Surgical Endoscopy

, Volume 31, Issue 3, pp 1487–1487 | Cite as

Segmental left colectomy: a modified caudal-to-cranial approach

  • Marco MiloneEmail author
  • Francesco Milone



We have designed a modified caudal-to-cranial approach to perform laparoscopic left colectomy preserving the inferior mesenteric artery for benign colorectal diseases.


IRB approval and informed consent have been obtained. A dissection is conducted to separate the descending mesocolon of the Gerota’s plan from the medial aspect to the peritoneal lining to the left parietal gutter. The peritoneal layer is incised parallel to the vessel and close to the colonic wall. The dissection is continued anteriorly up to reach the resected parietal gutter. A passage into the mesentery of the upper rectum is created for the allocation of the stapler and the dissection of the rectum. These maneuvers permit to straighten the mesentery simplifying the identification and cutting of the sigmoid arteries. A caudal-to-cranial dissection of the mesentery is performed from the sectioned rectum to the proximal descending colon by a sealed envelope device. It can be very useful to mobilize the colon in any direction: laterally, medially, or upward. The dissection is performed along the course of the vessel up to the proximal colon, with progressive sectioning of the sigmoid arterial branches. The specimen is extracted by a pfannenstiel incision. The anastomosis is performed transanally with a circular stapler according to Knight–Griffin technique.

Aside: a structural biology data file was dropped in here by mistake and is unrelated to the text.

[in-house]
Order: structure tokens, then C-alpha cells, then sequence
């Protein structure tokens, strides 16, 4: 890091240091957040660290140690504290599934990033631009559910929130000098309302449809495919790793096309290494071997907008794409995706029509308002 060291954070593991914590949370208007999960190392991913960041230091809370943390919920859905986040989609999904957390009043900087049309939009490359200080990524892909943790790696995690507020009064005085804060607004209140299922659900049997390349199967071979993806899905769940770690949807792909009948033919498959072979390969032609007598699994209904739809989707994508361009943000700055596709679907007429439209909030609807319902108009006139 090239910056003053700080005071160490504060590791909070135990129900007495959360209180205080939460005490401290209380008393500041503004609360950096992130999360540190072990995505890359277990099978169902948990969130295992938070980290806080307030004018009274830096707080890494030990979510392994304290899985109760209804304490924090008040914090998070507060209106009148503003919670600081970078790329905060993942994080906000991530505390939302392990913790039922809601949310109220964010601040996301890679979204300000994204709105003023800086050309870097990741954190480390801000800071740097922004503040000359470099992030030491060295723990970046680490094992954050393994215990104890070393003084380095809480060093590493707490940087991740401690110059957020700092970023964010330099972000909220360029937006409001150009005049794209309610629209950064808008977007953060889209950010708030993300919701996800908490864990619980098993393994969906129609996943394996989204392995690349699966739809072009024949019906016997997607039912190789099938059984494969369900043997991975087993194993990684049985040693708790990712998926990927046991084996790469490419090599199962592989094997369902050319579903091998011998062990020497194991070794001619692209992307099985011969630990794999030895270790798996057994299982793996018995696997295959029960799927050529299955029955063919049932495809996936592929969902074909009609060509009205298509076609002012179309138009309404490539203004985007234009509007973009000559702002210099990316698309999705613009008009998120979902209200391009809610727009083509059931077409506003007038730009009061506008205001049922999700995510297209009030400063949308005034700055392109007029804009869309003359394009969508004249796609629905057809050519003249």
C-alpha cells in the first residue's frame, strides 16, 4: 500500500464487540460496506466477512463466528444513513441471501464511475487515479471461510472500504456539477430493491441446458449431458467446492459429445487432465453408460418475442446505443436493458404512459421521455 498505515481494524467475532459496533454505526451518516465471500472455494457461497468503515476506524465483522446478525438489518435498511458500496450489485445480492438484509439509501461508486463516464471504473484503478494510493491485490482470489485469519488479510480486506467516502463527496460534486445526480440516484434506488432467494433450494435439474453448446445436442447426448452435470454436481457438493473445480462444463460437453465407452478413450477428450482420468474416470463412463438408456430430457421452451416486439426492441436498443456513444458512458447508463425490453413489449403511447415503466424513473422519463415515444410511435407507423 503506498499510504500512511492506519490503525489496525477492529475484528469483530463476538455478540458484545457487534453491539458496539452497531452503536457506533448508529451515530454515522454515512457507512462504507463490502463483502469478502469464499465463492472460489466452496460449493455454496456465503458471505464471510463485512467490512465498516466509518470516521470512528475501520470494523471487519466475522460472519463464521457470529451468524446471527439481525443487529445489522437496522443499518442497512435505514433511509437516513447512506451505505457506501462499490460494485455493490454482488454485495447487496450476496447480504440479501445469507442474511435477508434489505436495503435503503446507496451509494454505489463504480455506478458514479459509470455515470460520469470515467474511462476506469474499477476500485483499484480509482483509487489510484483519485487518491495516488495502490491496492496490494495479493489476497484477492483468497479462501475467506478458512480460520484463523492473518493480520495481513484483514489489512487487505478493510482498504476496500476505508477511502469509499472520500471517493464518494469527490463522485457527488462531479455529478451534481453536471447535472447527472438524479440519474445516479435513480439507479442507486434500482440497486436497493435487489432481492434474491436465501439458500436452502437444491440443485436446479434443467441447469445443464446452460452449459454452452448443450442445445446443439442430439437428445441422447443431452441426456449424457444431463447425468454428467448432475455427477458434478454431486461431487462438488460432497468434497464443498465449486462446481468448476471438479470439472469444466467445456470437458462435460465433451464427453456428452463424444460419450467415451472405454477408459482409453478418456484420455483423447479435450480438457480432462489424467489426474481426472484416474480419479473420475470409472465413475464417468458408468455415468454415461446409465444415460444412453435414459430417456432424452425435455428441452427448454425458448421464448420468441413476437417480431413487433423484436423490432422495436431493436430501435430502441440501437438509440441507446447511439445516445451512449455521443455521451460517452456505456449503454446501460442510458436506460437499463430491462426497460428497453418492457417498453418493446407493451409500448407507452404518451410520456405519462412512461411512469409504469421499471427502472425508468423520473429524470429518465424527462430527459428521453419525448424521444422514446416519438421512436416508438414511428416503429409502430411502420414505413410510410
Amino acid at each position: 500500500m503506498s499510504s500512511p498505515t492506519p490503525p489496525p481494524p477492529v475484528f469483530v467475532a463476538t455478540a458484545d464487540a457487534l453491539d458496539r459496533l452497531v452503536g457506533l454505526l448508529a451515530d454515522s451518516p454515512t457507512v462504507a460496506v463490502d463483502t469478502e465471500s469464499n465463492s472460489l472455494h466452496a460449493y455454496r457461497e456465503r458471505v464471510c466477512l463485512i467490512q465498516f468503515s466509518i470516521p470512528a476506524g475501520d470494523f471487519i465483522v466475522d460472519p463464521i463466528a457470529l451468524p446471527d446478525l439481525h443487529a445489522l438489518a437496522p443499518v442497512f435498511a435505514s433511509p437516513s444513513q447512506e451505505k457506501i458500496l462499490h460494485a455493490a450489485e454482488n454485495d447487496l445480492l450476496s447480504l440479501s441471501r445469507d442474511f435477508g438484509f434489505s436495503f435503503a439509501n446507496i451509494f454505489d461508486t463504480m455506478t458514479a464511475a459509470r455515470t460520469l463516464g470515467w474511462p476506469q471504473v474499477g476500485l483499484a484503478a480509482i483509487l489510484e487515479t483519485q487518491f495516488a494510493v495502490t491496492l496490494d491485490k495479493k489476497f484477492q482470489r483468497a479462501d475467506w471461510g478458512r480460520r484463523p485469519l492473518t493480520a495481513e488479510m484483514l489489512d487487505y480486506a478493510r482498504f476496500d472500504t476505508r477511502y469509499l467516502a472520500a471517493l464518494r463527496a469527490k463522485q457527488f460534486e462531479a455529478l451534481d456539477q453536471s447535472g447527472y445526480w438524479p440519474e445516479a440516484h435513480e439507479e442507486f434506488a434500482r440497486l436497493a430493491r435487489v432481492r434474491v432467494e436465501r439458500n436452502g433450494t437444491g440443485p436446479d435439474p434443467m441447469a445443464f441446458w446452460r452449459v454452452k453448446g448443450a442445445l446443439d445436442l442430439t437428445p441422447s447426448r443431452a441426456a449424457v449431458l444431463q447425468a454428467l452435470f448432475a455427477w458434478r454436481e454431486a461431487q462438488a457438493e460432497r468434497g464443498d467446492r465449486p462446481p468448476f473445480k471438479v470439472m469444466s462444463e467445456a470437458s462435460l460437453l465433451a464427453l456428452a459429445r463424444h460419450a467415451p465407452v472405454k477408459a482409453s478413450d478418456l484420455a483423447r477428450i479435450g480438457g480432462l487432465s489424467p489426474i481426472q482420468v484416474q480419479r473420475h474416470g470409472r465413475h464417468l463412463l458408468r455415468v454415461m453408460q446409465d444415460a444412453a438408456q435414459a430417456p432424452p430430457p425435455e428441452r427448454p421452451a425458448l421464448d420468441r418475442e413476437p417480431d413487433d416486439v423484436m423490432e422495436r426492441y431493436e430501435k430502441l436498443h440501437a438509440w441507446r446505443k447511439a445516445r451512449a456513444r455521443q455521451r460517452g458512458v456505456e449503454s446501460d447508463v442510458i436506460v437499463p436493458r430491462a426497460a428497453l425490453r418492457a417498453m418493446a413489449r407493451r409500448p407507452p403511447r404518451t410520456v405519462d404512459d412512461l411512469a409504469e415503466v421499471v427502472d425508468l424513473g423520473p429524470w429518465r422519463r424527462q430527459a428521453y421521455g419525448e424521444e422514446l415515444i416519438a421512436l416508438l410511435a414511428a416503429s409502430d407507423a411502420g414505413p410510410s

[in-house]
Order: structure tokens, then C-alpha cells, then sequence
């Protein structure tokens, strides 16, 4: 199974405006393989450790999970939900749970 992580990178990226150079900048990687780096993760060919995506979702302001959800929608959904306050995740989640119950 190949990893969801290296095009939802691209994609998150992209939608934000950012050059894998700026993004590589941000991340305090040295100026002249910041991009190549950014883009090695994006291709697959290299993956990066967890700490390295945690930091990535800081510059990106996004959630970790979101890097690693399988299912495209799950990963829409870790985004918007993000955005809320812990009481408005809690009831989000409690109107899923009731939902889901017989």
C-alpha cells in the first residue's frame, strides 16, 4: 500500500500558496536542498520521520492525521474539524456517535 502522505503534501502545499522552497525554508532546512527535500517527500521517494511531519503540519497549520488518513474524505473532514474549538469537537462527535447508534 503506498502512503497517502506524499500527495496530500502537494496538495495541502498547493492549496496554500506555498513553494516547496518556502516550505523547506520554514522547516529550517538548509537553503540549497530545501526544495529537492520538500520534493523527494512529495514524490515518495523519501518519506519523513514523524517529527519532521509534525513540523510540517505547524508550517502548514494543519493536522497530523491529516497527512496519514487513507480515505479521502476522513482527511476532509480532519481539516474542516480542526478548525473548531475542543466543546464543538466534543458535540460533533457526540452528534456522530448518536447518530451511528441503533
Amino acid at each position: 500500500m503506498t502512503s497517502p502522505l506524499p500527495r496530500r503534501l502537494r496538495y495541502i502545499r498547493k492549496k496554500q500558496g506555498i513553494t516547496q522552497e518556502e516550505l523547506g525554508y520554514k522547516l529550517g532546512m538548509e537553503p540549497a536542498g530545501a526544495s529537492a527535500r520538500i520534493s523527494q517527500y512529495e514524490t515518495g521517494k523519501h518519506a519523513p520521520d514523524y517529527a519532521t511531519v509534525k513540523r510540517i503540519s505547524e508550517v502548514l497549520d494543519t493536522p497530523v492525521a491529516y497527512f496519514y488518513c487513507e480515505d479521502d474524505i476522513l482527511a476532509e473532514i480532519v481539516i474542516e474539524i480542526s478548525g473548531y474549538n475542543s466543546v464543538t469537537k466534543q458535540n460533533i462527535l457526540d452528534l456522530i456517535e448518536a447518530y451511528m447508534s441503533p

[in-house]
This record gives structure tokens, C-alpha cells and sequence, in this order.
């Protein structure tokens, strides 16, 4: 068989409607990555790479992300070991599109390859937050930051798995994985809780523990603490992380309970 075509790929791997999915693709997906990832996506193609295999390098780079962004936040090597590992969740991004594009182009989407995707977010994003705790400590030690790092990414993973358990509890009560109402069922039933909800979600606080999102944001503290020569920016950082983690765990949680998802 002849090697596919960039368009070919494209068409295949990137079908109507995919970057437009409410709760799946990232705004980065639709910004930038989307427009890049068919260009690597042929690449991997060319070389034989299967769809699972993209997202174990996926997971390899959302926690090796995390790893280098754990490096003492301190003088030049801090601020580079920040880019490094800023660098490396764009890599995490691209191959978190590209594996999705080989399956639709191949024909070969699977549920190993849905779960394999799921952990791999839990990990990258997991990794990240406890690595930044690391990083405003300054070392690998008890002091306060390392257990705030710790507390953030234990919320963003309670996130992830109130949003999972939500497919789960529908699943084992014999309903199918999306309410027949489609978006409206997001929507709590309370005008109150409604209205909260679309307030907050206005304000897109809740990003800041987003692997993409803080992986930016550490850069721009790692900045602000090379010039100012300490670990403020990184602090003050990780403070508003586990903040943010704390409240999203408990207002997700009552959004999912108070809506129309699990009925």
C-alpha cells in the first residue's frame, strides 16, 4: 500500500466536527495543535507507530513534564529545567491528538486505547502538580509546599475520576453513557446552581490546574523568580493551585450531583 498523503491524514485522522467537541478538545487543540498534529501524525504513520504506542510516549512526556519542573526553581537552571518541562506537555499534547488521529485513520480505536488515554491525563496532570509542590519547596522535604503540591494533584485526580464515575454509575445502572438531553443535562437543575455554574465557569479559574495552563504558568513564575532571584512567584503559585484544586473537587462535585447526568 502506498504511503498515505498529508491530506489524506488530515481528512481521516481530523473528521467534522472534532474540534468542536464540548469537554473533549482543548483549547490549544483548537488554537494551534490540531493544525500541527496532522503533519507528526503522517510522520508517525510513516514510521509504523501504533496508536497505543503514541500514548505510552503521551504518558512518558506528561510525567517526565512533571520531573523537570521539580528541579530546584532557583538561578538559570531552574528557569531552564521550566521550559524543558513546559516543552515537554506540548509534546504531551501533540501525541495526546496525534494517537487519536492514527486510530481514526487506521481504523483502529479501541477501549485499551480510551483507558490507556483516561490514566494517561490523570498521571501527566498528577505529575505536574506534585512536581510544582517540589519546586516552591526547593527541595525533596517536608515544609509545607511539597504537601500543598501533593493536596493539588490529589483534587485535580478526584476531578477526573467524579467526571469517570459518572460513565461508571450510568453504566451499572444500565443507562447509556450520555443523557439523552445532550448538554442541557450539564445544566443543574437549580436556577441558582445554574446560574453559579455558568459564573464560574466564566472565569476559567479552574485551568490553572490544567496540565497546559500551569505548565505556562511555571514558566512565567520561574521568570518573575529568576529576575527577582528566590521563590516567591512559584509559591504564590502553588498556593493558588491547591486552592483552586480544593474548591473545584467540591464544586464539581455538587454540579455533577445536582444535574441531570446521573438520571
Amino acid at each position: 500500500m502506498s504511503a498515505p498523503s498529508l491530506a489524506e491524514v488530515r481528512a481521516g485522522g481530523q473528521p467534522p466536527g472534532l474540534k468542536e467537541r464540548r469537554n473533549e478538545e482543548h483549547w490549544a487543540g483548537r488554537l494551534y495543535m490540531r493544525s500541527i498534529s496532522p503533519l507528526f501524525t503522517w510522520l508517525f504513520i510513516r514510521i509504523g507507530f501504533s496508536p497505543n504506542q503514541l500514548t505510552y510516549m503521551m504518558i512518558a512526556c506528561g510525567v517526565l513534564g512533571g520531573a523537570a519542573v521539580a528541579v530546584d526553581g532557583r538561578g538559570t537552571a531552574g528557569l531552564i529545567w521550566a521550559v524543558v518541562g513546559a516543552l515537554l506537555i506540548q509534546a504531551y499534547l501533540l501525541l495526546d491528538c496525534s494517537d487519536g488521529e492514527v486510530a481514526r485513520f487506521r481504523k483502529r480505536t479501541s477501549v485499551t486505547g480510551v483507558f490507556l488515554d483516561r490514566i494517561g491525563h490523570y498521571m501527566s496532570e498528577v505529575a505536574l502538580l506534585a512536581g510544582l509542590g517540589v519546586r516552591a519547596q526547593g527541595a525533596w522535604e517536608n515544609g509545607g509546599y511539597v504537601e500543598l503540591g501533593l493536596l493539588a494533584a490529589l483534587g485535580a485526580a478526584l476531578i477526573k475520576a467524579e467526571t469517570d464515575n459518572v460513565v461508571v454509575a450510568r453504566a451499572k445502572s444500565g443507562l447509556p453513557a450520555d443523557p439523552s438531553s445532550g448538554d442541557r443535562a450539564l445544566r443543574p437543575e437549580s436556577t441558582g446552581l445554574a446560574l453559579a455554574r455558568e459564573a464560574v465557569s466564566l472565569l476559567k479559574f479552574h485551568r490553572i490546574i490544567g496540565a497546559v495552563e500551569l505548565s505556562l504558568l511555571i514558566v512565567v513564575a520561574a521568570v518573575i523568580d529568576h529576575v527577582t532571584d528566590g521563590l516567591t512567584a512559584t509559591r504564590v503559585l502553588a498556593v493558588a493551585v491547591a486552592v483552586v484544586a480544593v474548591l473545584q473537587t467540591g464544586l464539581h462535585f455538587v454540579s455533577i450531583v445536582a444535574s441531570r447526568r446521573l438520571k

We performed a laparoscopic segmental colectomy using this approach for 21 patients with benign sigmoid lesions: 13 diverticulitis, 3 flat polypoid lesions (no lift-up sign), and 5 bowel endometriosis. The mean operative time and blood loss were 161.4 ± 15.7 min and 50 ± 40 ml, respectively. There were not a single conversion to open surgery and no any leakage or stricture. Only 2 cases of intraluminal bleeding and 1 case of wound infection (treated conservatively) were observed.


We consider this approach to be safe and useful for segmental colectomy to be performed sectioning the sigmoid artery close to the colonic wall.


Left colectomy Segmental Caudal to cranial Diverticulitis Bowel endometriosis Polypoid lesions 


Compliance with ethical standards


Marco Milone and Francesco Milone have no conflicts of interest or financial ties to disclose.

Supplementary material

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Copyright information

© Springer Science+Business Media New York 2016

Authors and Affiliations

  1. 1.Department of Surgical Specialities and NephrologyUniversity of Naples “Federico II”NaplesItaly

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